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Thus, Nordan does not only give an account of this main event in the true story of Emmett Till, but adds important information about the characters involved to stress the reality of the social tensions that existed at that time in the South. Besides the extensive use of magical realism, Nordan also employs several "blues strategies" to structure his narrative, as Baker points out: "In Wolf Whistle, Nordan uses several blues strategies, not the least of which is the blues technique of playing through the break, to explore the interracial implications of the Emmett Till story."(Baker, 48) the blues technique is also important because it is obviously used as a means of recreating the story within an African-American tradition. Actually, at the very moment of Bobo's fatal whistle, there is a blues singer on the porch of the store that accompanies the events with his music: "The blues singer on the porch sang that he had to keep moving to stay out of the path of the blues, he sang that the blues were falling all around him like hail... there was a hellhound on his trail, a hellhound on his trail." (Nordan, 31) the blues therefore contextualize the story even more, while laying a special emphasis on the African-American tradition. The narrative itself seems to swing and pace in the rhythm of blues sometimes, and Nordan is thus able to recreate the atmosphere and reassert the African-American identity.
As the story proceeds towards the kidnapping and the murder of the child, Nordan makes even more use of magical realism. Thus, relying on the basic facts of Emmett Till's mutilation, Nordan recreates the image of the tortured body with one of the eyes knocked from its socket. The dead eye is able to see the world in a whole new and wonderful way, that the child himself couldn't have seen: "The eye that Solon's bullet had knocked from its socket [...] saw the world as if his seeing were accompanied by an eternal music [...] saw what Bobo could not see in life, transformation, angels and devils, worlds invisible to him before death."(Nordan, 175) the wonders seen by the dead eye are significant because they allude at the way in which such a dreadful and violent act of murder can affect our perception of reality and bring to attention the fundamental aspects of reality. The finding of the dead body again prompts an explosion of magical realism in the narrative. Thus, the whole of nature seems to be affected and to suffer, and the image of the mutilated body suddenly transforms into that of the living, bright boy, innocent and hopeful: "The atmosphere rarified. Birds fell from the air. Cattle toppled over in a field. Car motors stalled on the highway. The body of the Bobo-child, dressed in a heavy garment offish and turtles and violent death, reversed all its decay, and flesh became firm once more, eyes snapped back into sockets and became bright, bones unbroke themselves, feet became swift, laughter erupted like music, and bad manners and disrespect and a possessive disdain for a woman became mere child's play, a normal and decent testing of adolescent limits in a hopeful world." (Nordan, 208-209) Through the use of magical realism, Nordan emphasizes the effect that the image of the murder and of the pictures published in magazines with Emmett's mutilated body has had on human consciousness in general. Trough these devices therefore, the author hints at the aftermath of the dreadful story and the wave of awareness that it managed to create towards the incredible injustice done to an innocent boy.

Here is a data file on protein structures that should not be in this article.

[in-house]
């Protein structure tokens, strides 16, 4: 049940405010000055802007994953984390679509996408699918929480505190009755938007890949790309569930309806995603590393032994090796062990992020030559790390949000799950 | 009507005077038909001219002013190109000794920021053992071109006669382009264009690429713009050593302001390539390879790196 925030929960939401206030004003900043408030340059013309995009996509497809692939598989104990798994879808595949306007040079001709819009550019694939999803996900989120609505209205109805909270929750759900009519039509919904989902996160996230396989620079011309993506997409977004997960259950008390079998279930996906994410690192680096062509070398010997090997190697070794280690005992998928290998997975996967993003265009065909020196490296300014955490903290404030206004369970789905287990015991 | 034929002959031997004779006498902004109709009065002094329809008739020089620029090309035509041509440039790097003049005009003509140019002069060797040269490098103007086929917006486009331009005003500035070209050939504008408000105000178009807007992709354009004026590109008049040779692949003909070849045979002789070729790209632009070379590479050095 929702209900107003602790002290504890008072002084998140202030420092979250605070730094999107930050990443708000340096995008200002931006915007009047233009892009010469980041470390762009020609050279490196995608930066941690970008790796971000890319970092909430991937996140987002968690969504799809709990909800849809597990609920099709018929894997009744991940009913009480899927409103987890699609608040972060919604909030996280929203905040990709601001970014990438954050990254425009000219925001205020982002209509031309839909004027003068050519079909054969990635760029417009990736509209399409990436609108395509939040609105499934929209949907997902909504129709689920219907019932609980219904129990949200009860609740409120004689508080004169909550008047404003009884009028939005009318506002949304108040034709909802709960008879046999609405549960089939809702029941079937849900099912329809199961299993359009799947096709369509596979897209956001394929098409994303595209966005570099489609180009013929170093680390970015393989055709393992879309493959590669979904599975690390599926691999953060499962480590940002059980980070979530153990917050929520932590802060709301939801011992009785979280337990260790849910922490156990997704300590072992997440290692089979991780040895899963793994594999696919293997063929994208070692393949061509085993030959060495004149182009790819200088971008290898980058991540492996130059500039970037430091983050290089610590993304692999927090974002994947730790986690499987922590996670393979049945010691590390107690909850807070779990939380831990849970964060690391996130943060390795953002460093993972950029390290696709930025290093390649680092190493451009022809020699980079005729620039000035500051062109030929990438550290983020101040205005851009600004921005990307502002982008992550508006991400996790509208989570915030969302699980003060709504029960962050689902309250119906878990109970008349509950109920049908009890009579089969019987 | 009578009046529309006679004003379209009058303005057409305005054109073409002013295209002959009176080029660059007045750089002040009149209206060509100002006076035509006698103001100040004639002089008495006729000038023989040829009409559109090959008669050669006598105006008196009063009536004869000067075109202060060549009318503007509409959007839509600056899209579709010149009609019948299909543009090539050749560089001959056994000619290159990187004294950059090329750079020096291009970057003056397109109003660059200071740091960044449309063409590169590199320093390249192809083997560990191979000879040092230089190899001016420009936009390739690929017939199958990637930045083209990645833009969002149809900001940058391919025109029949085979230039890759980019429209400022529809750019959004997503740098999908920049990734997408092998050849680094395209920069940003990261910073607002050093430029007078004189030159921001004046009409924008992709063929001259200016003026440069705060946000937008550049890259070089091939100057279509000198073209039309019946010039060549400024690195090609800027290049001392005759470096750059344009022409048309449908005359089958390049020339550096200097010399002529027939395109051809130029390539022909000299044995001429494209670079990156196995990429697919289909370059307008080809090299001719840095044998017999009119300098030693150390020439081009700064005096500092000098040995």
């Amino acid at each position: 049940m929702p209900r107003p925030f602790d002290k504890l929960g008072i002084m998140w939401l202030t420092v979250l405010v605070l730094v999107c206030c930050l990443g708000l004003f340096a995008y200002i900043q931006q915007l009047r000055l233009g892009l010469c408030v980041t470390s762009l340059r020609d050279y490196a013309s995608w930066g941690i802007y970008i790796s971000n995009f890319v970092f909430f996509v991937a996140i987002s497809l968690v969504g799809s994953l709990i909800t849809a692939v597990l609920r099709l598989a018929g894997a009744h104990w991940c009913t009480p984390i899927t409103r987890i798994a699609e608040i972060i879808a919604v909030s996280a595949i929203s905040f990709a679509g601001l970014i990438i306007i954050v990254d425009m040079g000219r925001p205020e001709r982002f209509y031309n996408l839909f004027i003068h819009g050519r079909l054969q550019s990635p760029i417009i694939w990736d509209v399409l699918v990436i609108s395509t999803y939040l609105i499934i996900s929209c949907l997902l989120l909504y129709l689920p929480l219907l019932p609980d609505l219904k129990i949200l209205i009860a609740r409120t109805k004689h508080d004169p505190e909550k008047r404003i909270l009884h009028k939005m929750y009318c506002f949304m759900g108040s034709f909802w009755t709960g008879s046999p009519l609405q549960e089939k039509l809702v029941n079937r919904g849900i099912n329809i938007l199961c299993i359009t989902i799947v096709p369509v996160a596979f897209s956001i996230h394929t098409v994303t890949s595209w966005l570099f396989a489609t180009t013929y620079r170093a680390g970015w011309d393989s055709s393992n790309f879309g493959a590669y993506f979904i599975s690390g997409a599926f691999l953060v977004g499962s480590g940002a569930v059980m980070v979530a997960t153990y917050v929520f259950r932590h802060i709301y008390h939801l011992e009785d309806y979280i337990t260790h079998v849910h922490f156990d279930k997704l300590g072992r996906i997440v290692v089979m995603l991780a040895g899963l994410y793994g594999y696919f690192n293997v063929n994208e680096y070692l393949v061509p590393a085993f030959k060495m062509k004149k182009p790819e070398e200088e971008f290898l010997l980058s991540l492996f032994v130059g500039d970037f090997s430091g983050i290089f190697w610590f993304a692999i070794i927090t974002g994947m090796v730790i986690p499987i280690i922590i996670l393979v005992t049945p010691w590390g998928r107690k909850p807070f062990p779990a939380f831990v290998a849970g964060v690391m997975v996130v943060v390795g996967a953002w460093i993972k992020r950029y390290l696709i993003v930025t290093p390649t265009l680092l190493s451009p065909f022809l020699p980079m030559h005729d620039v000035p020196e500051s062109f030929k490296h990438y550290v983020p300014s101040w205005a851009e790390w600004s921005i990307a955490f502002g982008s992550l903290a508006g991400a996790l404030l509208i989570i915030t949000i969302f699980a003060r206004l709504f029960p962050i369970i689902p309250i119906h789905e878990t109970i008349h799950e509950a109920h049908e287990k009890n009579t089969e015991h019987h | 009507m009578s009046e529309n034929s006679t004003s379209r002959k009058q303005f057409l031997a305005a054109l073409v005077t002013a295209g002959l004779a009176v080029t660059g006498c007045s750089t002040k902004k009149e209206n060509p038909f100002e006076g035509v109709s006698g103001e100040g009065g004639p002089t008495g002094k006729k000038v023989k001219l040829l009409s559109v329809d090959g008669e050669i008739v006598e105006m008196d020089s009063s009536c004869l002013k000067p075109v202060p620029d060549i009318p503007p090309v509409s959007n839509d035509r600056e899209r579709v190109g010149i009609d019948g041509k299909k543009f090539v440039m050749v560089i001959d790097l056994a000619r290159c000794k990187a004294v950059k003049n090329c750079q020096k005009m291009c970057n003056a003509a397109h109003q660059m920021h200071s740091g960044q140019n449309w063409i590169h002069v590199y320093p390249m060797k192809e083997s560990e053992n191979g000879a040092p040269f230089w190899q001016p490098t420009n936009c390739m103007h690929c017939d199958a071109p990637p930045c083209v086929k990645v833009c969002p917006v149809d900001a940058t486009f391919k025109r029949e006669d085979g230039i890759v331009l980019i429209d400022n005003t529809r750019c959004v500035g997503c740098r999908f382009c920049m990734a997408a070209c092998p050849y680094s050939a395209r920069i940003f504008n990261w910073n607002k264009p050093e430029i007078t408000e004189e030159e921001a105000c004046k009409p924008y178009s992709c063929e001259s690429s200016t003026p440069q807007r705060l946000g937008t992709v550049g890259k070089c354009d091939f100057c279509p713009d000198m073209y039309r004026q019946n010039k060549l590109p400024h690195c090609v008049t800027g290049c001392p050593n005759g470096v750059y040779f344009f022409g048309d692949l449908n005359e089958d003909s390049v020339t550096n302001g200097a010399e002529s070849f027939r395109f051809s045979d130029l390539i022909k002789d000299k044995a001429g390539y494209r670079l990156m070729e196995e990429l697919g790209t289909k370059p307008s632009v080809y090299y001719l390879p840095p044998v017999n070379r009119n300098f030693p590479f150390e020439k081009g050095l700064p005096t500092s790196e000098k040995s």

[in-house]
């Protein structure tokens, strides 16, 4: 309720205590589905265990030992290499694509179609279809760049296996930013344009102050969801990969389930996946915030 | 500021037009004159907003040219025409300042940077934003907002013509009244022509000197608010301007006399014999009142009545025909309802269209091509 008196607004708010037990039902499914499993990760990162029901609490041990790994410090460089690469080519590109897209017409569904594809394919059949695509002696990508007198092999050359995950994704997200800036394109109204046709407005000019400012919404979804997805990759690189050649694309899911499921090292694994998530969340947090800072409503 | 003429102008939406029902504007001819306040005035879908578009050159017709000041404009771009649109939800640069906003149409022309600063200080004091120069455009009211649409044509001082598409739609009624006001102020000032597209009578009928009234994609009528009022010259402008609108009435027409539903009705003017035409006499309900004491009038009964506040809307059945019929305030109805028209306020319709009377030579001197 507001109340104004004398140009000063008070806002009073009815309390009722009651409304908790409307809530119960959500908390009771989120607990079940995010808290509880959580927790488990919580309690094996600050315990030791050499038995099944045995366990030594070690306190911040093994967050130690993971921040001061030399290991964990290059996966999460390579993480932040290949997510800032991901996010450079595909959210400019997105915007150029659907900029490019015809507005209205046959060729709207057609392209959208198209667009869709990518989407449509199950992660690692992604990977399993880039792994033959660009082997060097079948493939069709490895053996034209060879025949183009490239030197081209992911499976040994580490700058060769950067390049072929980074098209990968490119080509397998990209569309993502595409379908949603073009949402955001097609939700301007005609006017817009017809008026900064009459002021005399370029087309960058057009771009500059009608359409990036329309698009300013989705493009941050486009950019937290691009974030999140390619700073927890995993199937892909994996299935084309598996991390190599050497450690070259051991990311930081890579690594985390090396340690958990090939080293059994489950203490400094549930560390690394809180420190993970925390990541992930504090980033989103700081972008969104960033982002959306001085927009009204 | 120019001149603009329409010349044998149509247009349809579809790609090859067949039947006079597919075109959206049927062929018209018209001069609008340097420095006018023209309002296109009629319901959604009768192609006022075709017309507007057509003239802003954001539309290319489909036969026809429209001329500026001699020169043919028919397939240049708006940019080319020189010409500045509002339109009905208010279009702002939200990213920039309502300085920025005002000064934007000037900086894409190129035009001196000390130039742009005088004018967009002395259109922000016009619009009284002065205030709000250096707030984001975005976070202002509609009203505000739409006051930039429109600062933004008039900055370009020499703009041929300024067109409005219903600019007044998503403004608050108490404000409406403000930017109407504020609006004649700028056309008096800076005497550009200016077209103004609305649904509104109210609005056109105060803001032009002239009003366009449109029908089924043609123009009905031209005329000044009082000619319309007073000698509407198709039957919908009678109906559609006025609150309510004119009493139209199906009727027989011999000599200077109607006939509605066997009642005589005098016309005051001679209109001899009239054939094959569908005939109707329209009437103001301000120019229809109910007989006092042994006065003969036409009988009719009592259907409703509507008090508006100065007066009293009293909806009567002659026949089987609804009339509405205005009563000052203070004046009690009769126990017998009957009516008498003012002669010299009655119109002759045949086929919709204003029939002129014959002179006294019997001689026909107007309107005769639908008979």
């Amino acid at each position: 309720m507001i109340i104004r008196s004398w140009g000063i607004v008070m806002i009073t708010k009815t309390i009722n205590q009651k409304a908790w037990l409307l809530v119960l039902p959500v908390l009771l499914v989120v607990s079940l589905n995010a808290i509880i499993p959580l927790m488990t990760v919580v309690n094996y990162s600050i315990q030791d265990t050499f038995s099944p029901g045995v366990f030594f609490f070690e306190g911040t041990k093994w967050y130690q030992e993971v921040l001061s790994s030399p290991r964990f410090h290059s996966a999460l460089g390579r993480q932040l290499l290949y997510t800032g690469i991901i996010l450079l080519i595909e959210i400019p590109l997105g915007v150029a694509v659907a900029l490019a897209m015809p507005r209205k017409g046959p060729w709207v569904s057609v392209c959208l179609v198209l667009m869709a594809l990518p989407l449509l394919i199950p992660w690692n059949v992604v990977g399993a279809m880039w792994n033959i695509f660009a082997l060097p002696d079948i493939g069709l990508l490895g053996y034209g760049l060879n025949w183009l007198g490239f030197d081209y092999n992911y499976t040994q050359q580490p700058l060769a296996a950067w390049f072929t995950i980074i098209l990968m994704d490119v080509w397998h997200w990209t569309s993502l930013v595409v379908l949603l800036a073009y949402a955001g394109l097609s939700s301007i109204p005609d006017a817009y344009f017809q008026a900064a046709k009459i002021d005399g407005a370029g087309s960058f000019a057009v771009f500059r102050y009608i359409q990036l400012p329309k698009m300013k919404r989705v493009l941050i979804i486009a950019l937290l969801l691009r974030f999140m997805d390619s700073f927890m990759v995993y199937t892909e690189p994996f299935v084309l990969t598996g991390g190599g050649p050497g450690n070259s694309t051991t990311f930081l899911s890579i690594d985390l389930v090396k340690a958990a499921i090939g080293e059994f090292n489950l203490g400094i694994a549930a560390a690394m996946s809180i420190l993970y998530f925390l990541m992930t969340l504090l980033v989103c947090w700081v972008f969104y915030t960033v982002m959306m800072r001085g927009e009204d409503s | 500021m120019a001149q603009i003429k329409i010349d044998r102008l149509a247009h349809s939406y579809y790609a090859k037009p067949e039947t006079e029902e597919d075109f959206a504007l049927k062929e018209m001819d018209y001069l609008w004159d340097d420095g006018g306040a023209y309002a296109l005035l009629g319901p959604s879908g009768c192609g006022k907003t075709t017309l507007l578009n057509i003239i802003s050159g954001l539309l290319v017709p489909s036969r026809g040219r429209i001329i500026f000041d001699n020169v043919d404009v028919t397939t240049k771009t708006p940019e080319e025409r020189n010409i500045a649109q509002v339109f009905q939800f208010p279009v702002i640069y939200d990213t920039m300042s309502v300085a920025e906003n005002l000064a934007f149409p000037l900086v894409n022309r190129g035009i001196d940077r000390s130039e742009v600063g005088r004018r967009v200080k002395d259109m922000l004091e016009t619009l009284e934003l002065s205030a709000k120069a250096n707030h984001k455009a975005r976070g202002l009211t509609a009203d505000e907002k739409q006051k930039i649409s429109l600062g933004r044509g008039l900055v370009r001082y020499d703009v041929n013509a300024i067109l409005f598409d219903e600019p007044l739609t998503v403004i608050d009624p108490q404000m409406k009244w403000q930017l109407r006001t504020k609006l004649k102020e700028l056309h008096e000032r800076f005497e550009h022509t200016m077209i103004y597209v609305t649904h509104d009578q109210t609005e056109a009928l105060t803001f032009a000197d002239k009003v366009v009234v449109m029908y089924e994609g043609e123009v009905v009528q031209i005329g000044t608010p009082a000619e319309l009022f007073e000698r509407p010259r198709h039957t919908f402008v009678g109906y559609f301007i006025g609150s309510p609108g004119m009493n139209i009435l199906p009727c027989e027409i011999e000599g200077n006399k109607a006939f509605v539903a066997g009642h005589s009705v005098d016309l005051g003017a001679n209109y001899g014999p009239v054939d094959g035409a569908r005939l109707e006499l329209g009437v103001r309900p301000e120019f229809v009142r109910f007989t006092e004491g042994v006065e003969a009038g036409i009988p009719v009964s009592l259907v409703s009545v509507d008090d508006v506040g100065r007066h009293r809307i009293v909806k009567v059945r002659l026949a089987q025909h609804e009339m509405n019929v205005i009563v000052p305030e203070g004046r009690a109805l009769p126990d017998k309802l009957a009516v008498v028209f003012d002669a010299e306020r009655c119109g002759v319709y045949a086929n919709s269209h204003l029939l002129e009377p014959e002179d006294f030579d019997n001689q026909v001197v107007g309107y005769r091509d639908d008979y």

Lewis Nordan employs therefore numerous narrative devices and additions to the original historical account of the events accompanying the murder of Emmett Till so as to complete the factual reality with the social and the human aspect that would be harder to understand otherwise. His narrative therefore is not only a historical account but a recreation of the past, which helps to shed light and meaning on the real events.
Baker, Barbara a. "Riffing on Memory and Playing Through the Break: Blues in Lewis Nordan's Music of the Swamp and Wolf Whistle." Southern Quarterly, Spring 2003
Costello, Brannon. "Poor white trash, great white hope: race, class, and the (de)construction of whiteness in Lewis Nordan's Wolf Whistle." CRITIQUE: Studies in Contemporary Fiction 45.2 (2004): 207(17)
Metress, Christopher. "No Justice, No Peace': The Figure of Emmett Till in African-American Literature."MELUS, vol. 28, 2003.
Nordan, Lewis. Wolf Whistle. Chapel Hill: Algonquin,…[continue]
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